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Omicron: Timeline from discovery to arrival in the UK and the consequences since

·4 min read
Omicron: Timeline from discovery to arrival in the UK and the consequences since

Two cases of the Omicron coronavirus variant have been detected in the UK and measures are being introduced to slow its spread.

Here, the Evening Standard looks at how the variant went from an emerging cause for concern in southern parts of Africa to arriving in the country.

November 23:

UK scientists first become aware of the new strain after samples are uploaded to a coronavirus variant tracking website from South Africa, Hong Kong and then Botswana.

November 25:

Downing Street says the variant will be kept under “close investigation”.

Health Secretary Sajid Javid says early indicators show it may be more transmissible than the Delta variant and the vaccines may be less effective against it.

It is announced that from the next day, six southern African countries – South Africa, Namibia, Lesotho, Eswatini, Zimbabwe and Botswana – will be added to the travel red list, meaning flights are suspended.

People arriving before then are told to self-isolate at home and take a PCR test on day two and day eight. Anyone who arrived up to 10 days prior is also told to take tests.

Mr Javid says scientists are “deeply concerned” about the variant.

November 26:

Scientists describe the variant as “very serious”, with Professor James Naismith, director of the Rosalind Franklin Institute, declaring it will “almost certainly” make the vaccines less effective.

Mr Javid updates MPs in the Commons on the variant called B.1.1.529, saying it “is highly likely that it has now spread to other countries”.

The Health Secretary tells of “very live” discussions over the prospect of adding further countries to the red list.

 (PA Archive)
(PA Archive)

He confirms the Government is still following Plan A for managing Covid-19 in the autumn and winter but warns “if we need to go further, we will”.

Downing Street later urges those who have recently returned from one of the six southern African countries not to wait for NHS Test and Trace to contact them before getting tested.

On the back of the news, around £72 billion is wiped off London’s top shares as the FTSE 100 drops by 3.6%, one of its biggest points falls since the early days of the pandemic in March 2020.

Later in the day, it is designated a variant of concern by the World Health Organisation, and named Omicron.

Boris Johnson speaks to South Africa’s president Cyril Ramaphosa to discuss the challenges of the variant.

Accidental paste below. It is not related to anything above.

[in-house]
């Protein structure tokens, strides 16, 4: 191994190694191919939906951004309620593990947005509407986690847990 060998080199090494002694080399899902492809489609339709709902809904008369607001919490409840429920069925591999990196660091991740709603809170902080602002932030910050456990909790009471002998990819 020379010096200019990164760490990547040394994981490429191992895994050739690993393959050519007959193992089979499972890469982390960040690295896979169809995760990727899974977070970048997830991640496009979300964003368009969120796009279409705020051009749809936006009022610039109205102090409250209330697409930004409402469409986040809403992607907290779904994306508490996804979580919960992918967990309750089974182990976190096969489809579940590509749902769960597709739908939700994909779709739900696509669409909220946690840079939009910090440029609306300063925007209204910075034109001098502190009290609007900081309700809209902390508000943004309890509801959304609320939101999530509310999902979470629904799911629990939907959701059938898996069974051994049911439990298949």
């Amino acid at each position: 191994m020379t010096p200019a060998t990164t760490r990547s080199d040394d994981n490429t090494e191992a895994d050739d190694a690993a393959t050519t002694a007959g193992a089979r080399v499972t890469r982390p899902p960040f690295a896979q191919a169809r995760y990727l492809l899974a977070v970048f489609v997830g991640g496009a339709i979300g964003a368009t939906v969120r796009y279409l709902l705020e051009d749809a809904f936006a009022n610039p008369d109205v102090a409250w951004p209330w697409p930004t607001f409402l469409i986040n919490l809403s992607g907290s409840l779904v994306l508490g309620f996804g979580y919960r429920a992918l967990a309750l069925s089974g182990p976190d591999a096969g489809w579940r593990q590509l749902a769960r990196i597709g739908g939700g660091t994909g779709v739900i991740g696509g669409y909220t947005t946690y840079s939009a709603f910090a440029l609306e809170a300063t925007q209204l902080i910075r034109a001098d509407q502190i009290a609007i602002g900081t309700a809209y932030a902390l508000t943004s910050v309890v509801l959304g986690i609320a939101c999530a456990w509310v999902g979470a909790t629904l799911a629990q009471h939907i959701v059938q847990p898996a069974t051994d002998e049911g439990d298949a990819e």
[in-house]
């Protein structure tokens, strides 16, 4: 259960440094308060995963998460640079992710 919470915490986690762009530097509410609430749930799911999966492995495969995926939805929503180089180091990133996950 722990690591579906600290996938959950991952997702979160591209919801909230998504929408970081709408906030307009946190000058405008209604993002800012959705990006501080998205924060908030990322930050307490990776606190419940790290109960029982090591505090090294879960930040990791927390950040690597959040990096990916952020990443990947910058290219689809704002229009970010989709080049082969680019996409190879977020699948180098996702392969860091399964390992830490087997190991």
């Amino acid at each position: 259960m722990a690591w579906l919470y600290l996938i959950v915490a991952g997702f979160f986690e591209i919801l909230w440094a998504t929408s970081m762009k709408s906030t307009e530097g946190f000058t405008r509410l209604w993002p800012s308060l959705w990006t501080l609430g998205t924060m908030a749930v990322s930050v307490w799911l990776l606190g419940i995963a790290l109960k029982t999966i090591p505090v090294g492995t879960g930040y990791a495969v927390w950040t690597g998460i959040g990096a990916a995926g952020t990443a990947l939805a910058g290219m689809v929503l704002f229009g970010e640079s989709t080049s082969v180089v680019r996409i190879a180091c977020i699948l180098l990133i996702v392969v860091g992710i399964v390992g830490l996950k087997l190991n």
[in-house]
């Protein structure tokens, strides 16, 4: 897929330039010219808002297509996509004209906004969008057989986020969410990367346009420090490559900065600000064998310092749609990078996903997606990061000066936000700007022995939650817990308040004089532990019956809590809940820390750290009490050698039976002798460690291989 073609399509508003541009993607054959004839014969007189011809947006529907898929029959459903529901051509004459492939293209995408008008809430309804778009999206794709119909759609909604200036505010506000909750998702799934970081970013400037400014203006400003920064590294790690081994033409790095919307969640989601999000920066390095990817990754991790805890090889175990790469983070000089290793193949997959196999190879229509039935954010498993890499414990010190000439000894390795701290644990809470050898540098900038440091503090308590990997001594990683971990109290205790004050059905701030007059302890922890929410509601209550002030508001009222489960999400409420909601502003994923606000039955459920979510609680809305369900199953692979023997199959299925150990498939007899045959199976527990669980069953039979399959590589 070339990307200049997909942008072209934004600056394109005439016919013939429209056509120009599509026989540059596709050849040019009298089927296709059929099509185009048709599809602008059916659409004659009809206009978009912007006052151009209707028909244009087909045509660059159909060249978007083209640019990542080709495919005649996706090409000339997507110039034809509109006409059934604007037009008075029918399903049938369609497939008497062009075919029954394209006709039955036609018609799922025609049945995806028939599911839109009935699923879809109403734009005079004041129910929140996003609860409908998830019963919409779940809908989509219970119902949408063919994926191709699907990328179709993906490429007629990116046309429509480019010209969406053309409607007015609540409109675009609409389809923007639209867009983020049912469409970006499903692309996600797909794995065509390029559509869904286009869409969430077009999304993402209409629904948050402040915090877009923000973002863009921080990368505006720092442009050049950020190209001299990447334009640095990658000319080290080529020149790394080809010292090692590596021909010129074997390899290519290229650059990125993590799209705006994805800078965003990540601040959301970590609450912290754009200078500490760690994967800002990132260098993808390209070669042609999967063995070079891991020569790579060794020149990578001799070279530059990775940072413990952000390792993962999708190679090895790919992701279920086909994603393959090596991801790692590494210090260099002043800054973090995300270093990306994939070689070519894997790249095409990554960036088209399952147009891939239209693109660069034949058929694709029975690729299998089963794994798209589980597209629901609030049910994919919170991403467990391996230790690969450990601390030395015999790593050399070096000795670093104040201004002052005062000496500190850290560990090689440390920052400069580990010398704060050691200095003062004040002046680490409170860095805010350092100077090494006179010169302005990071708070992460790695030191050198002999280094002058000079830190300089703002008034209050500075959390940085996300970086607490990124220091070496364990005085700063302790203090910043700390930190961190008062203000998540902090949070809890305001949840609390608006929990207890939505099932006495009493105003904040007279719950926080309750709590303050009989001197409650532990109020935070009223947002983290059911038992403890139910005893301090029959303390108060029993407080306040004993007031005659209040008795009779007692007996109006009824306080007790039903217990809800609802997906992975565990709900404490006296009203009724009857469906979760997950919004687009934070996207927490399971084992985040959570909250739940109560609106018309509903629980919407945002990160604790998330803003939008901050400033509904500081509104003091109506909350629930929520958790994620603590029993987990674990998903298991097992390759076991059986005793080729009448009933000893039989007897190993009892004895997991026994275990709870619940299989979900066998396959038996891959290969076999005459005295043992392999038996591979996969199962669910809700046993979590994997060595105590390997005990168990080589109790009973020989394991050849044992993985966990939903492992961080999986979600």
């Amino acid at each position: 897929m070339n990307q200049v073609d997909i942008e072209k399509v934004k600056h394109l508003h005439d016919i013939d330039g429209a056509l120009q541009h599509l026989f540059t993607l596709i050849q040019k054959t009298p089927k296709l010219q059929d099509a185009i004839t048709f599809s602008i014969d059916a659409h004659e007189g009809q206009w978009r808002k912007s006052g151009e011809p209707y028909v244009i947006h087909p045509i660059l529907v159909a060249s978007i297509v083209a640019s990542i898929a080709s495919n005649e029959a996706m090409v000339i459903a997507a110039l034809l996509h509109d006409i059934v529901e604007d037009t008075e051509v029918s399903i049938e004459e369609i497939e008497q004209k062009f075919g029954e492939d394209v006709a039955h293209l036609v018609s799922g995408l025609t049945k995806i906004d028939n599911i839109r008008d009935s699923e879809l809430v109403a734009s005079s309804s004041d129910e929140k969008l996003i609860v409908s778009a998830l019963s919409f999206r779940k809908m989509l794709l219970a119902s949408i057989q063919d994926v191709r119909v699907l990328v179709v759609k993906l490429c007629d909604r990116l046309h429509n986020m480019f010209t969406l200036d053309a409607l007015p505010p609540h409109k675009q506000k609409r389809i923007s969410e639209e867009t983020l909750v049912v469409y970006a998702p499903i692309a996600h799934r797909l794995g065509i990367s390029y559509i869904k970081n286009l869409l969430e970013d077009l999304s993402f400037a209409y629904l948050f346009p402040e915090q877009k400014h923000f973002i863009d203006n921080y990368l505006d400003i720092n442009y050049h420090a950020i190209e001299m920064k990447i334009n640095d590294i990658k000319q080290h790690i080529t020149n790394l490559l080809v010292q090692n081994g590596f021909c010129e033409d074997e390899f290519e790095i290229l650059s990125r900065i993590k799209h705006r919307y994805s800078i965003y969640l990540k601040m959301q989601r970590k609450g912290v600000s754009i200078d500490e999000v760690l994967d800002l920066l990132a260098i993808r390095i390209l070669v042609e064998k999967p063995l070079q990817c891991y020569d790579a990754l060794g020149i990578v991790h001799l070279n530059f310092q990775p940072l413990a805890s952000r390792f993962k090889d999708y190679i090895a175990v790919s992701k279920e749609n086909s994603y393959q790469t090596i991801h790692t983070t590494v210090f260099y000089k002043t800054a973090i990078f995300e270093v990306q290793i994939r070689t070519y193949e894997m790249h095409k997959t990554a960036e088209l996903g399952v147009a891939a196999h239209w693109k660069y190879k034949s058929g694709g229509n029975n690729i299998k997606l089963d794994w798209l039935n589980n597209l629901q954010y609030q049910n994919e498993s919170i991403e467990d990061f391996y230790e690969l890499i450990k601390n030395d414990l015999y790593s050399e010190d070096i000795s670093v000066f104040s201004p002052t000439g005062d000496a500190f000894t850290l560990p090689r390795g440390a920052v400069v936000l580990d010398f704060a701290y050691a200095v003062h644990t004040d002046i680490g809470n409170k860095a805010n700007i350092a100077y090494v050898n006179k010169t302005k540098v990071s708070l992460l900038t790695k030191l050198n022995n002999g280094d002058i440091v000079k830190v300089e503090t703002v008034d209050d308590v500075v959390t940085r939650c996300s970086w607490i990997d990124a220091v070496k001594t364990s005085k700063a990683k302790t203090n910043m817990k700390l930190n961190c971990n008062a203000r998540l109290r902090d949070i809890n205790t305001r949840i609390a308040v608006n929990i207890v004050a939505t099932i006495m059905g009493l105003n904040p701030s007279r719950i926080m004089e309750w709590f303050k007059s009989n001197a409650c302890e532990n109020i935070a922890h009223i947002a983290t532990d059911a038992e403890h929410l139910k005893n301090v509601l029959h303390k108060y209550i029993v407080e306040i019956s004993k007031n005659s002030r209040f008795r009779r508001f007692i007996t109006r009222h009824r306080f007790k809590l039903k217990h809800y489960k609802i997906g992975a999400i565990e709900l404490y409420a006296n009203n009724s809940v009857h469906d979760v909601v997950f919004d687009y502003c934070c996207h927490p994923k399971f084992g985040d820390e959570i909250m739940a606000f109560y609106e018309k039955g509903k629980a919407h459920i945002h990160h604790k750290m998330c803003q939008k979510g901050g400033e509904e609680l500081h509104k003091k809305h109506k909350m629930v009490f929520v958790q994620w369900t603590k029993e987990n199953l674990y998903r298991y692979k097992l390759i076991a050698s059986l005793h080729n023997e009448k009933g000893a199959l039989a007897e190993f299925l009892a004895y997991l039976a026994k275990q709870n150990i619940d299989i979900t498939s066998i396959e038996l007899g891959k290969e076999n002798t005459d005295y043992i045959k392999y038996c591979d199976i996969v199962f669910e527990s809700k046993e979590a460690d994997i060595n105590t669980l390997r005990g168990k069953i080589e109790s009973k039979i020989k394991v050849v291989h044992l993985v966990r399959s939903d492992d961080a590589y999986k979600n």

November 27:

Two cases of the Omicron Covid-19 variant are discovered in Brentwood and in Nottingham, the Department of Health and Social Care announces.

 (PA Wire)
(PA Wire)

The individuals who tested positive, and all members of their households, are re-tested and told to self-isolate.

Mr Javid says the two cases are linked, as Malawi, Mozambique, Zambia and Angola are added to the travel red list.

The Prime Minister hosts a press conference in Downing Street alongside England’s chief medical officer Chris Whitty and chief scientific adviser Sir Patrick Vallance.

Mr Johnson tells the nation the new strain appears to spread “very rapidly”, can transmit between the double-vaccinated and may partially reduce the protection of existing vaccines.

To slow the “seeding” of the virus, Mr Johnson says anyone who enters the UK must take a PCR test by the end of the second day of their arrival and self-isolate until they receive a negative result.

All contacts with a suspected case of the new variant will have to isolate for 10 days, regardless of their vaccination status.

Compulsory mask-wearing will also return in England’s shops and on public transport in the coming week, falling back into line with Scotland, Wales and Northern Ireland, but will not be required in pubs and restaurants.

Prof Whitty says the Joint Committee on Vaccination and Immunisation (JCVI) will be tasked with looking at whether the booster programme can be extended down to the over-18s, and whether second doses should be offered to 12 to 15-year-olds.

Sir Patrick warns the country needs to “face up” to the possibility the variant will be a “major issue” if it turns out to be highly-transmissible and evades immunity.

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